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Researchers have found evidence that suggests Mars once had an ancient ocean and a water cycle similar to Earth's.
Sediment deposits at the mouth of Hypanis Valles, a river system on ancient Mars, were found to be remnants of a delta. This is a geological feature that would have formed where running water met a Martian sea.
The delta is at the planet's north-south divide, which separates the southern highlands from the northern lowlands. Whether large seas or an ocean ever existed in the northern lowlands is one of the most important unanswered questions in the study of the geological evolution of Mars.
This research, published in Earth and Planetary Science Letters, suggests that a large body of water did indeed cover the northern third of the planet.
Scientists are studying this area because it had been proposed it as a landing site for the upcoming ExoMars 2020 rover mission, which will travel the planet looking for signs of life - including signs of long-standing liquid water.
Joel Davis, a postdoctoral researcher in the Planetary Surface Group at the Museum, is a co-author of the paper. He worked with colleagues from the Open University and Imperial College.
He says, 'A Martian ocean means that Mars probably had a very Earth-like water cycle, with rivers, lakes, and now oceans, all of which probably interacted as part of a planet-wide system. We think this Earth-like hydrological cycle was active about 3.7 billion years ago, and started to shut down sometime after that.
'Our study is not definitive proof for an ocean, but these geological features are very hard to explain without one.'
So far, planetary scientists have not been able to reliably identify clear evidence for a large body of open water on Mars, like fine-grained oceanic deposits or clear shorelines, so they need alternative evidence. That could include the presence of large sediment fans, like the delta in this study.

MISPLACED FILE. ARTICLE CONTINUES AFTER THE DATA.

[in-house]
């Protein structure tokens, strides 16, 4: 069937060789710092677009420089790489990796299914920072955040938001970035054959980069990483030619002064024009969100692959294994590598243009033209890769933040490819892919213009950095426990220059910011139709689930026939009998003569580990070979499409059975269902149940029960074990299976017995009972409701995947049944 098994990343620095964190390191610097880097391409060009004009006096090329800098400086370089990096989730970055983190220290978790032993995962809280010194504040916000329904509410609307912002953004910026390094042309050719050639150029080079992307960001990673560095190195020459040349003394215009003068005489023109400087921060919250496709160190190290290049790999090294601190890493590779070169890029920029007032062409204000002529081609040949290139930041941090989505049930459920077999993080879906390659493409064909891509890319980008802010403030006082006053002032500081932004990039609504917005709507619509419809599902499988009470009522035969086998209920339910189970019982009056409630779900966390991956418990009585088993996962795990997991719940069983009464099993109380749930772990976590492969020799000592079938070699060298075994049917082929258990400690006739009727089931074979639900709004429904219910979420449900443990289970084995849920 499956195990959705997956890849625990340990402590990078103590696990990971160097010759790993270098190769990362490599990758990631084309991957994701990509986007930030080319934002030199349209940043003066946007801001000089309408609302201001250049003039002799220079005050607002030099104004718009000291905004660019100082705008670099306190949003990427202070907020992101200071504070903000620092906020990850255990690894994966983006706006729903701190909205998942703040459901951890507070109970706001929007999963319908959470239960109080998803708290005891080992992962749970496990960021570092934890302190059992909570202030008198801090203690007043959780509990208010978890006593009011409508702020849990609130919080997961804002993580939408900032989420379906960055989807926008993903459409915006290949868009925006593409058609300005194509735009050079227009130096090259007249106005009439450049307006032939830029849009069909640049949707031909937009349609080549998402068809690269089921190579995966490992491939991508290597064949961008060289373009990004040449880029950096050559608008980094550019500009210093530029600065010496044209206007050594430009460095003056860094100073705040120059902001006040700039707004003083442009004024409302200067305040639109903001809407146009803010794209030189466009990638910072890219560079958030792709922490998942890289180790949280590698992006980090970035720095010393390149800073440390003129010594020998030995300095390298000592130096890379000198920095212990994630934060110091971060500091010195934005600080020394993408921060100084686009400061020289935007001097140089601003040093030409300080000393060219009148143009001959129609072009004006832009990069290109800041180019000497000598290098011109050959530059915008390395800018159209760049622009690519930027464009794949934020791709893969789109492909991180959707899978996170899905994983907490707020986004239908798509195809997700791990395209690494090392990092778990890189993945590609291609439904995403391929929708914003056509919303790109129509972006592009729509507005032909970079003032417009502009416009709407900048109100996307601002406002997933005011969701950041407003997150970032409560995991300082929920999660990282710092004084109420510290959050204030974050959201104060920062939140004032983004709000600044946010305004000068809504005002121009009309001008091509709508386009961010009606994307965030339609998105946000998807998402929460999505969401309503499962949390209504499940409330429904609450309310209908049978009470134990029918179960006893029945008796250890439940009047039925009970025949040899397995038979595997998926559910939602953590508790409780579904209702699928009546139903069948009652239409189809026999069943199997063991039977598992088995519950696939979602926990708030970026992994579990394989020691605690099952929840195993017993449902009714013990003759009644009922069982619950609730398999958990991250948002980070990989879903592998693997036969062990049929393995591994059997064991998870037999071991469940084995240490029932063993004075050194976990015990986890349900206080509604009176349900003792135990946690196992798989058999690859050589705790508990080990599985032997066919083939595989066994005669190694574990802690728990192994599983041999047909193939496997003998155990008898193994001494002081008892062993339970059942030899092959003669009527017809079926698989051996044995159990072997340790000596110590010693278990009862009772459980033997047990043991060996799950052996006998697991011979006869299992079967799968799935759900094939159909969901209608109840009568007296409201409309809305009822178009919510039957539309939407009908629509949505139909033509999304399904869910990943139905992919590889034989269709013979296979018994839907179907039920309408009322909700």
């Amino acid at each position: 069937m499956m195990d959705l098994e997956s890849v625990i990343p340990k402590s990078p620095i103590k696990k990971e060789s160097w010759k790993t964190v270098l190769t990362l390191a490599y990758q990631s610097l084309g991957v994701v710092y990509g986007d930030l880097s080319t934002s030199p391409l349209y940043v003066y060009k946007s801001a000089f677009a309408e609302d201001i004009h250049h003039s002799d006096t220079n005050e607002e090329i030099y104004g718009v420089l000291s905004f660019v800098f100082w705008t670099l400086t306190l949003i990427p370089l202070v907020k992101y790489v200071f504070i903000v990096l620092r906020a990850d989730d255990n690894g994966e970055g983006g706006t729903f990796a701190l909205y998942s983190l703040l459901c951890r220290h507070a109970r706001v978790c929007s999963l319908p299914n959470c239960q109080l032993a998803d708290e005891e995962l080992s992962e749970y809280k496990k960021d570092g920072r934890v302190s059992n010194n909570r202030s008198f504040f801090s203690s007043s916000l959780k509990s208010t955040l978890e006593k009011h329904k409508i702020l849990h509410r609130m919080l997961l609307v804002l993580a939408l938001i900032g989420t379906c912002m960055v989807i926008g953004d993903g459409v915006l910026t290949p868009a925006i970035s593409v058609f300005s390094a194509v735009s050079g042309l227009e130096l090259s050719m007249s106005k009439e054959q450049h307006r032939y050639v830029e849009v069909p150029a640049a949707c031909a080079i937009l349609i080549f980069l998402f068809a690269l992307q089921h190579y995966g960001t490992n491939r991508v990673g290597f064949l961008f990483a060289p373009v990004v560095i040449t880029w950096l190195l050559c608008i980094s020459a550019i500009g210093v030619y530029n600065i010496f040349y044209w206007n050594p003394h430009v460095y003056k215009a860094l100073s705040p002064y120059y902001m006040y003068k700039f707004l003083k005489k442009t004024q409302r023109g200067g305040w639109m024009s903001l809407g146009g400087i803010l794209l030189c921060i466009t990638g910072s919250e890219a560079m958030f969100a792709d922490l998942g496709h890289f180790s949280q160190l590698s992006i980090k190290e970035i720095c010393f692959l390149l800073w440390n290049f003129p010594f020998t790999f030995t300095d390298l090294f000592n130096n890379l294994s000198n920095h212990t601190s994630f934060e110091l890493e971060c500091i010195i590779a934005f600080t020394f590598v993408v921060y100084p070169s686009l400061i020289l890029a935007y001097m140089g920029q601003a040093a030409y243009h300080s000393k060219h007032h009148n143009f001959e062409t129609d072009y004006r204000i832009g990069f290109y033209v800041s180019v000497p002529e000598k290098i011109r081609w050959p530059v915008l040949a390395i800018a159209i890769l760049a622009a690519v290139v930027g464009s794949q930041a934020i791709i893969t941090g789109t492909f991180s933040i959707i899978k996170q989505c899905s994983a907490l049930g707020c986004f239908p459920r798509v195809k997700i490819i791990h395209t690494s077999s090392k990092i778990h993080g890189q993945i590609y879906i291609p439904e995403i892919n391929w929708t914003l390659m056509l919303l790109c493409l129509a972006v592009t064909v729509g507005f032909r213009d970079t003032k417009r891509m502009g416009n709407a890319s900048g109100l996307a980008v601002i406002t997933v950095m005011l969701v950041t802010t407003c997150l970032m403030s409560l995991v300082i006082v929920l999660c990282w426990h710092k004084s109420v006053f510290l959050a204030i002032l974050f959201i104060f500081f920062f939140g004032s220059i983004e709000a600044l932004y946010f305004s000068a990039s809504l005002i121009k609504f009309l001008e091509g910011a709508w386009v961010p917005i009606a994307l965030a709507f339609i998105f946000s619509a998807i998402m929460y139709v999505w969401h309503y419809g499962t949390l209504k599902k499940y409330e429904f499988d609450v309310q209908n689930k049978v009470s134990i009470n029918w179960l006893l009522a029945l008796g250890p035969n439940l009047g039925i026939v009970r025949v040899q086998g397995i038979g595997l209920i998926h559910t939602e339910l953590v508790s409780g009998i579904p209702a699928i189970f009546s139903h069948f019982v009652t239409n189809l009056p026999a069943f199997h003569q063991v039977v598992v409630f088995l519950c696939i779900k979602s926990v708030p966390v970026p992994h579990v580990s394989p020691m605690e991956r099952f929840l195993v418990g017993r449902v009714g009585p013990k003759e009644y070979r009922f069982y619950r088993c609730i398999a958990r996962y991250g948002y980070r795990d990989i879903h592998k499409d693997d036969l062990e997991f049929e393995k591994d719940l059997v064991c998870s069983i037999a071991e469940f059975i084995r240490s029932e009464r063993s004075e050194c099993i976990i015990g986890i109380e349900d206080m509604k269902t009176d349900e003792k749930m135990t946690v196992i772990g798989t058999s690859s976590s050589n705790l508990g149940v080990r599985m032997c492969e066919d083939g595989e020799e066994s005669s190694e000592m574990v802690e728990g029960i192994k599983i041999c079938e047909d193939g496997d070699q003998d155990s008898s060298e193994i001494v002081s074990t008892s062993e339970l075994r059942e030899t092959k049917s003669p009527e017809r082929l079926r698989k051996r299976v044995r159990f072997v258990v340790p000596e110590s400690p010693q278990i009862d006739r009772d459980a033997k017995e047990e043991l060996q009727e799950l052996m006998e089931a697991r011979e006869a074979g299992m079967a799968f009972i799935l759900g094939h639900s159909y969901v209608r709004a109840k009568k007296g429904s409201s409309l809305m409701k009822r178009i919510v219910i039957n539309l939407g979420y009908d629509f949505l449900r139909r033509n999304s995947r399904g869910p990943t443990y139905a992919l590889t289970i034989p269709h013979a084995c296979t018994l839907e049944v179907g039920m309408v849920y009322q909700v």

River deltas are formed when a river meets a slower-moving or still body of water and slows down. Any small sediments that the river is carrying settle on the ground and form a geological feature over time.
Rivers deltas have been found on Mars before, but only in craters, where the water flowed into a lake. This is the first time that researchers have been able to say with any certainty that the deltas suggest a pool of water big enough to be an ocean. The Hypanis delta is the largest known delta identified on Mars so far.
The study also shows how the Mars ocean retreated, as the climate became colder and drier. Water levels dropped by nearly 500 metres, forcing the Hypanis delta to grow outwards.
About 3.6 billion years ago, the water system dried up and disappeared, possibly because of a change in the ancient climate.
Now, freezing surface temperatures on the planet mean there is no liquid water on the surface of Mars, although an underground lake has recently been found.
Lead author of the paper, Dr Peter Fawdon of the Open University, says, 'The research has significantly contributed to our understanding of the climate on early Mars, which we now know went from having a water cycle similar to that of Earth to being a cold, desert-like landscape in a relatively short period.
'We would like to gain a better understanding of how many of these fluvial deltas exist on Mars so that we can determine the position and size of its ancient seas.'
Both the ExoMars 2020 and NASA 2020 rovers are landing near to the proposed ocean shoreline, and the existence of an ocean could increase their chances of finding life.